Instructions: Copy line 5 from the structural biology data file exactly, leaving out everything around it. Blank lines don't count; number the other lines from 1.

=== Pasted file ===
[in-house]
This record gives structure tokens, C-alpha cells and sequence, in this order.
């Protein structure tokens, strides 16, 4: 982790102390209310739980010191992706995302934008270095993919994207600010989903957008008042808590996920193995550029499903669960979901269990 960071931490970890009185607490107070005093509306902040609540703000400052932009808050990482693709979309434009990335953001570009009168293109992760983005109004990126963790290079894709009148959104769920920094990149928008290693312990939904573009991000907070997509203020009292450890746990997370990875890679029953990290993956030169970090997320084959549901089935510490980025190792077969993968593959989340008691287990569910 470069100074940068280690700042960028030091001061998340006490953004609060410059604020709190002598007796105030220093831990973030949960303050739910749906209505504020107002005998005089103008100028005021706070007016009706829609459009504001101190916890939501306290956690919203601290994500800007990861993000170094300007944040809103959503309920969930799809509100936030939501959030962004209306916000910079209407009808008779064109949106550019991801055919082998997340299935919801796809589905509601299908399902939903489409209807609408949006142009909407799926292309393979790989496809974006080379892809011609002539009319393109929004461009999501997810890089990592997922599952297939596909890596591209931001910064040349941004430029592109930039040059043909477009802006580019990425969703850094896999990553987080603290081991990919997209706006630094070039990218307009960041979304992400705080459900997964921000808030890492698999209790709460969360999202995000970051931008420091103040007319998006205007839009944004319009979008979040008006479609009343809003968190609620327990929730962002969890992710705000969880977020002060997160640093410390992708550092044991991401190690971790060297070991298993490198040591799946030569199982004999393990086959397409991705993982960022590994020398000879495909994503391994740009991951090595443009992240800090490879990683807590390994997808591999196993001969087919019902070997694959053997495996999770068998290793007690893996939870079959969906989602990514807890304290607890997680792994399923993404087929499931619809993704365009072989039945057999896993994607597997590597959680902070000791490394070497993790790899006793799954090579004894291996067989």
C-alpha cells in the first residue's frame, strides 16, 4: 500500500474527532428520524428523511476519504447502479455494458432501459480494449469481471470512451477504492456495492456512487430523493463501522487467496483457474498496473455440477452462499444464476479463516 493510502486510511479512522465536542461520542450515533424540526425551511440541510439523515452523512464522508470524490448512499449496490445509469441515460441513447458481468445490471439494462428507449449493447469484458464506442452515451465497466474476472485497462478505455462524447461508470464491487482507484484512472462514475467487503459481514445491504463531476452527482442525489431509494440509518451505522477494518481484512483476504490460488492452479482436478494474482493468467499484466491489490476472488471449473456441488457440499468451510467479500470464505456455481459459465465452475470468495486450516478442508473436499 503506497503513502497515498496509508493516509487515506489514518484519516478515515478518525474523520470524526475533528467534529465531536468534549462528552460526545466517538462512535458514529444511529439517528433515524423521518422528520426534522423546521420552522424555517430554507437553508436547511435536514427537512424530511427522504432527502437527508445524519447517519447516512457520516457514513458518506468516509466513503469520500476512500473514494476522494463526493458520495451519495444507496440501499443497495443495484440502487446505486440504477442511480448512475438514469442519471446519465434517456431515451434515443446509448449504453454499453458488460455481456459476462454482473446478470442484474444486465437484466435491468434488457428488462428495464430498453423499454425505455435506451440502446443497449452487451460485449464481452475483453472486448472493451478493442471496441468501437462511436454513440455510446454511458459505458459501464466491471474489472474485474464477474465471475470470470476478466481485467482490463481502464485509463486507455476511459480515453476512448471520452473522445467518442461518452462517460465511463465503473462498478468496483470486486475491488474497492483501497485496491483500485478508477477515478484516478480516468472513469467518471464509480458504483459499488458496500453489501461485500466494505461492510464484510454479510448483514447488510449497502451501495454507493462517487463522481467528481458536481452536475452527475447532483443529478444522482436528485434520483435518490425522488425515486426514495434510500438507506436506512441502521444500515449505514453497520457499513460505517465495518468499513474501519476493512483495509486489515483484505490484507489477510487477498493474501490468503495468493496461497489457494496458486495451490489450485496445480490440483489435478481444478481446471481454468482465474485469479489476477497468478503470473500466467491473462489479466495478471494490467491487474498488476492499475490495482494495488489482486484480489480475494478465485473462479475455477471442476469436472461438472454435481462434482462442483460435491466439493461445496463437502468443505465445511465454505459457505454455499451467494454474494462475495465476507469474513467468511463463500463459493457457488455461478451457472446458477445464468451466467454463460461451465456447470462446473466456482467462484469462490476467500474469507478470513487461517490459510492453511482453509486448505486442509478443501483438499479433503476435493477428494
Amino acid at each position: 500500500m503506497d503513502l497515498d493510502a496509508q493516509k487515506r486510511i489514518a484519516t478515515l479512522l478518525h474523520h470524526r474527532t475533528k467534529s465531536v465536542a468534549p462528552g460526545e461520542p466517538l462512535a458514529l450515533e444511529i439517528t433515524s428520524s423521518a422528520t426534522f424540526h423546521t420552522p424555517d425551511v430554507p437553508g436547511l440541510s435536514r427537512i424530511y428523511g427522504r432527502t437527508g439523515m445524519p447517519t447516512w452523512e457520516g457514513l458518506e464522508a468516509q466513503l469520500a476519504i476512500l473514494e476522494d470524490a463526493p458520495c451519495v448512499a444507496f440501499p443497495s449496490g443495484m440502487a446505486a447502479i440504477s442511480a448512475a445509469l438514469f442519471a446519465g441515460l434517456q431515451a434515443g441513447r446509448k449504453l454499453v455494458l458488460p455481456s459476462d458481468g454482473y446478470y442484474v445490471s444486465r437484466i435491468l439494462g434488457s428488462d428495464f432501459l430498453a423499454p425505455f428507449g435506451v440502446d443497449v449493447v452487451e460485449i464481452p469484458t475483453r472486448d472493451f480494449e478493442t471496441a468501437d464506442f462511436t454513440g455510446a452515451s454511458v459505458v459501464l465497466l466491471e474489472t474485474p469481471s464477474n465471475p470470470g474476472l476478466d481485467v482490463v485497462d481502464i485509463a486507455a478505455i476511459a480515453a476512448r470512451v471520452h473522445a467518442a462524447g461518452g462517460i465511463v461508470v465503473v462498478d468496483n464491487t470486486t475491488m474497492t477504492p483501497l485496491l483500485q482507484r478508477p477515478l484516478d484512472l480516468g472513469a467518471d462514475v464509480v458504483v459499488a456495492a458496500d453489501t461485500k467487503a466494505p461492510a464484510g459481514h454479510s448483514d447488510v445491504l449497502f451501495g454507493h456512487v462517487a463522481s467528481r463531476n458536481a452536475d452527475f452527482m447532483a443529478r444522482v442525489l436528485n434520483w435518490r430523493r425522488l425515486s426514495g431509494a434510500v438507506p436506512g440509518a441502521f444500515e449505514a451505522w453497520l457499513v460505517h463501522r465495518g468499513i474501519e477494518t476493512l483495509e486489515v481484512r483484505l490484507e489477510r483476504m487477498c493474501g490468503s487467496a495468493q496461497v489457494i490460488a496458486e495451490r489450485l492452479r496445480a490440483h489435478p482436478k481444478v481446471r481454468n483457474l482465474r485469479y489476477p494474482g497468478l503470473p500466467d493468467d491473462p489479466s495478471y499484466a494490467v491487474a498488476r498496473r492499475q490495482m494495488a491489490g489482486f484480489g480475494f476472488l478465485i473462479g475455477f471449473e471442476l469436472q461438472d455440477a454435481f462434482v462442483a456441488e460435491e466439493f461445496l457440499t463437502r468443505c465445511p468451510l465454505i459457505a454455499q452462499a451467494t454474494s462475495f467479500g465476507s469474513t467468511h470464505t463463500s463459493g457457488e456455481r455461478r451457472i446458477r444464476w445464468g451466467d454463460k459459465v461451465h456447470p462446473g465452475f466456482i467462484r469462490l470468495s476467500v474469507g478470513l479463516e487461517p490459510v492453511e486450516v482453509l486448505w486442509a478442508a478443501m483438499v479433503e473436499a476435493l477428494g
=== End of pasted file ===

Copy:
Amino acid at each position: 500500500m503506497d503513502l497515498d493510502a496509508q493516509k487515506r486510511i489514518a484519516t478515515l479512522l478518525h474523520h470524526r474527532t475533528k467534529s465531536v465536542a468534549p462528552g460526545e461520542p466517538l462512535a458514529l450515533e444511529i439517528t433515524s428520524s423521518a422528520t426534522f424540526h423546521t420552522p424555517d425551511v430554507p437553508g436547511l440541510s435536514r427537512i424530511y428523511g427522504r432527502t437527508g439523515m445524519p447517519t447516512w452523512e457520516g457514513l458518506e464522508a468516509q466513503l469520500a476519504i476512500l473514494e476522494d470524490a463526493p458520495c451519495v448512499a444507496f440501499p443497495s449496490g443495484m440502487a446505486a447502479i440504477s442511480a448512475a445509469l438514469f442519471a446519465g441515460l434517456q431515451a434515443g441513447r446509448k449504453l454499453v455494458l458488460p455481456s459476462d458481468g454482473y446478470y442484474v445490471s444486465r437484466i435491468l439494462g434488457s428488462d428495464f432501459l430498453a423499454p425505455f428507449g435506451v440502446d443497449v449493447v452487451e460485449i464481452p469484458t475483453r472486448d472493451f480494449e478493442t471496441a468501437d464506442f462511436t454513440g455510446a452515451s454511458v459505458v459501464l465497466l466491471e474489472t474485474p469481471s464477474n465471475p470470470g474476472l476478466d481485467v482490463v485497462d481502464i485509463a486507455a478505455i476511459a480515453a476512448r470512451v471520452h473522445a467518442a462524447g461518452g462517460i465511463v461508470v465503473v462498478d468496483n464491487t470486486t475491488m474497492t477504492p483501497l485496491l483500485q482507484r478508477p477515478l484516478d484512472l480516468g472513469a467518471d462514475v464509480v458504483v459499488a456495492a458496500d453489501t461485500k467487503a466494505p461492510a464484510g459481514h454479510s448483514d447488510v445491504l449497502f451501495g454507493h456512487v462517487a463522481s467528481r463531476n458536481a452536475d452527475f452527482m447532483a443529478r444522482v442525489l436528485n434520483w435518490r430523493r425522488l425515486s426514495g431509494a434510500v438507506p436506512g440509518a441502521f444500515e449505514a451505522w453497520l457499513v460505517h463501522r465495518g468499513i474501519e477494518t476493512l483495509e486489515v481484512r483484505l490484507e489477510r483476504m487477498c493474501g490468503s487467496a495468493q496461497v489457494i490460488a496458486e495451490r489450485l492452479r496445480a490440483h489435478p482436478k481444478v481446471r481454468n483457474l482465474r485469479y489476477p494474482g497468478l503470473p500466467d493468467d491473462p489479466s495478471y499484466a494490467v491487474a498488476r498496473r492499475q490495482m494495488a491489490g489482486f484480489g480475494f476472488l478465485i473462479g475455477f471449473e471442476l469436472q461438472d455440477a454435481f462434482v462442483a456441488e460435491e466439493f461445496l457440499t463437502r468443505c465445511p468451510l465454505i459457505a454455499q452462499a451467494t454474494s462475495f467479500g465476507s469474513t467468511h470464505t463463500s463459493g457457488e456455481r455461478r451457472i446458477r444464476w445464468g451466467d454463460k459459465v461451465h456447470p462446473g465452475f466456482i467462484r469462490l470468495s476467500v474469507g478470513l479463516e487461517p490459510v492453511e486450516v482453509l486448505w486442509a478442508a478443501m483438499v479433503e473436499a476435493l477428494g